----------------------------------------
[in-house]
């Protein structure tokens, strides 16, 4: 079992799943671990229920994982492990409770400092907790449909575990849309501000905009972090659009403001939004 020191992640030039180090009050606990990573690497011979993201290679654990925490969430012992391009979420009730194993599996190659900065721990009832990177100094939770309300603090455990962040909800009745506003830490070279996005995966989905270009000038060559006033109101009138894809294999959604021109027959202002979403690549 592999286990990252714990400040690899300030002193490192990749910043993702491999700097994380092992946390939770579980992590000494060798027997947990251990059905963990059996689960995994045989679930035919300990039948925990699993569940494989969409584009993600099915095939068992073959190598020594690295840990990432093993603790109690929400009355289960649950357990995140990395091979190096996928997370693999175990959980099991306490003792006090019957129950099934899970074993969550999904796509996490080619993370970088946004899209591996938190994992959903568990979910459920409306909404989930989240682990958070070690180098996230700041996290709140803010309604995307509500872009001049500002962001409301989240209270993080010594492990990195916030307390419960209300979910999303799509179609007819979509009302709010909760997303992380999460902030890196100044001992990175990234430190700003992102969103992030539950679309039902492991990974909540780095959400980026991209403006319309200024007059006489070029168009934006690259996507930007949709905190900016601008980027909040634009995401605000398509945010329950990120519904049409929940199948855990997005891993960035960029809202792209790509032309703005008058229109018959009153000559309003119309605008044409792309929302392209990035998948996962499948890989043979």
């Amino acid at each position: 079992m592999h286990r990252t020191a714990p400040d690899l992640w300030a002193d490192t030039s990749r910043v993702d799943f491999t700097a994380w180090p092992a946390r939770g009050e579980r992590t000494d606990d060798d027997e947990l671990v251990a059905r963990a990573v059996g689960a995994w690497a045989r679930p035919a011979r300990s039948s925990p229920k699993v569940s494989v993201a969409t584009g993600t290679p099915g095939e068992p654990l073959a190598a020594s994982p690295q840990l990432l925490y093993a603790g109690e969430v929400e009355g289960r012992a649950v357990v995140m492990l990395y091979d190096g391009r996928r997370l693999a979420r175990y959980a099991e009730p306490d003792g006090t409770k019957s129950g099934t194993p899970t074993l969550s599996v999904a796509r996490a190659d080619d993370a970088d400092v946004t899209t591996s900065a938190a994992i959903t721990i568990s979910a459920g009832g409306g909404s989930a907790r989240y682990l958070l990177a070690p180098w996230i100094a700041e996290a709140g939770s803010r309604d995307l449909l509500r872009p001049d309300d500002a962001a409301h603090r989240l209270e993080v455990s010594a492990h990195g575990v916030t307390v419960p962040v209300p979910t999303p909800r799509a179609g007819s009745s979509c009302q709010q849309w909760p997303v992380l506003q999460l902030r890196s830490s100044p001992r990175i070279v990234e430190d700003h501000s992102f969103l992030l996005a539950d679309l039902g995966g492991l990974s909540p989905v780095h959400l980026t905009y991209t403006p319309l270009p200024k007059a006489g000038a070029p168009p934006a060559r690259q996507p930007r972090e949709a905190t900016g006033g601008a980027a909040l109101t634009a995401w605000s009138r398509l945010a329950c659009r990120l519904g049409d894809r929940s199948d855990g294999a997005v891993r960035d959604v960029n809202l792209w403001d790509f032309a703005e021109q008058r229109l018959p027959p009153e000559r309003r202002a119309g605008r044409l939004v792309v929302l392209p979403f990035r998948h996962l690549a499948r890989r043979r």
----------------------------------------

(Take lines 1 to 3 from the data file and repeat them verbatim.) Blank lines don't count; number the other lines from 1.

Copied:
[in-house]
């Protein structure tokens, strides 16, 4: 079992799943671990229920994982492990409770400092907790449909575990849309501000905009972090659009403001939004 020191992640030039180090009050606990990573690497011979993201290679654990925490969430012992391009979420009730194993599996190659900065721990009832990177100094939770309300603090455990962040909800009745506003830490070279996005995966989905270009000038060559006033109101009138894809294999959604021109027959202002979403690549 592999286990990252714990400040690899300030002193490192990749910043993702491999700097994380092992946390939770579980992590000494060798027997947990251990059905963990059996689960995994045989679930035919300990039948925990699993569940494989969409584009993600099915095939068992073959190598020594690295840990990432093993603790109690929400009355289960649950357990995140990395091979190096996928997370693999175990959980099991306490003792006090019957129950099934899970074993969550999904796509996490080619993370970088946004899209591996938190994992959903568990979910459920409306909404989930989240682990958070070690180098996230700041996290709140803010309604995307509500872009001049500002962001409301989240209270993080010594492990990195916030307390419960209300979910999303799509179609007819979509009302709010909760997303992380999460902030890196100044001992990175990234430190700003992102969103992030539950679309039902492991990974909540780095959400980026991209403006319309200024007059006489070029168009934006690259996507930007949709905190900016601008980027909040634009995401605000398509945010329950990120519904049409929940199948855990997005891993960035960029809202792209790509032309703005008058229109018959009153000559309003119309605008044409792309929302392209990035998948996962499948890989043979």
């Amino acid at each position: 079992m592999h286990r990252t020191a714990p400040d690899l992640w300030a002193d490192t030039s990749r910043v993702d799943f491999t700097a994380w180090p092992a946390r939770g009050e579980r992590t000494d606990d060798d027997e947990l671990v251990a059905r963990a990573v059996g689960a995994w690497a045989r679930p035919a011979r300990s039948s925990p229920k699993v569940s494989v993201a969409t584009g993600t290679p099915g095939e068992p654990l073959a190598a020594s994982p690295q840990l990432l925490y093993a603790g109690e969430v929400e009355g289960r012992a649950v357990v995140m492990l990395y091979d190096g391009r996928r997370l693999a979420r175990y959980a099991e009730p306490d003792g006090t409770k019957s129950g099934t194993p899970t074993l969550s599996v999904a796509r996490a190659d080619d993370a970088d400092v946004t899209t591996s900065a938190a994992i959903t721990i568990s979910a459920g009832g409306g909404s989930a907790r989240y682990l958070l990177a070690p180098w996230i100094a700041e996290a709140g939770s803010r309604d995307l449909l509500r872009p001049d309300d500002a962001a409301h603090r989240l209270e993080v455990s010594a492990h990195g575990v916030t307390v419960p962040v209300p979910t999303p909800r799509a179609g007819s009745s979509c009302q709010q849309w909760p997303v992380l506003q999460l902030r890196s830490s100044p001992r990175i070279v990234e430190d700003h501000s992102f969103l992030l996005a539950d679309l039902g995966g492991l990974s909540p989905v780095h959400l980026t905009y991209t403006p319309l270009p200024k007059a006489g000038a070029p168009p934006a060559r690259q996507p930007r972090e949709a905190t900016g006033g601008a980027a909040l109101t634009a995401w605000s009138r398509l945010a329950c659009r990120l519904g049409d894809r929940s199948d855990g294999a997005v891993r960035d959604v960029n809202l792209w403001d790509f032309a703005e021109q008058r229109l018959p027959p009153e000559r309003r202002a119309g605008r044409l939004v792309v929302l392209p979403f990035r998948h996962l690549a499948r890989r043979r």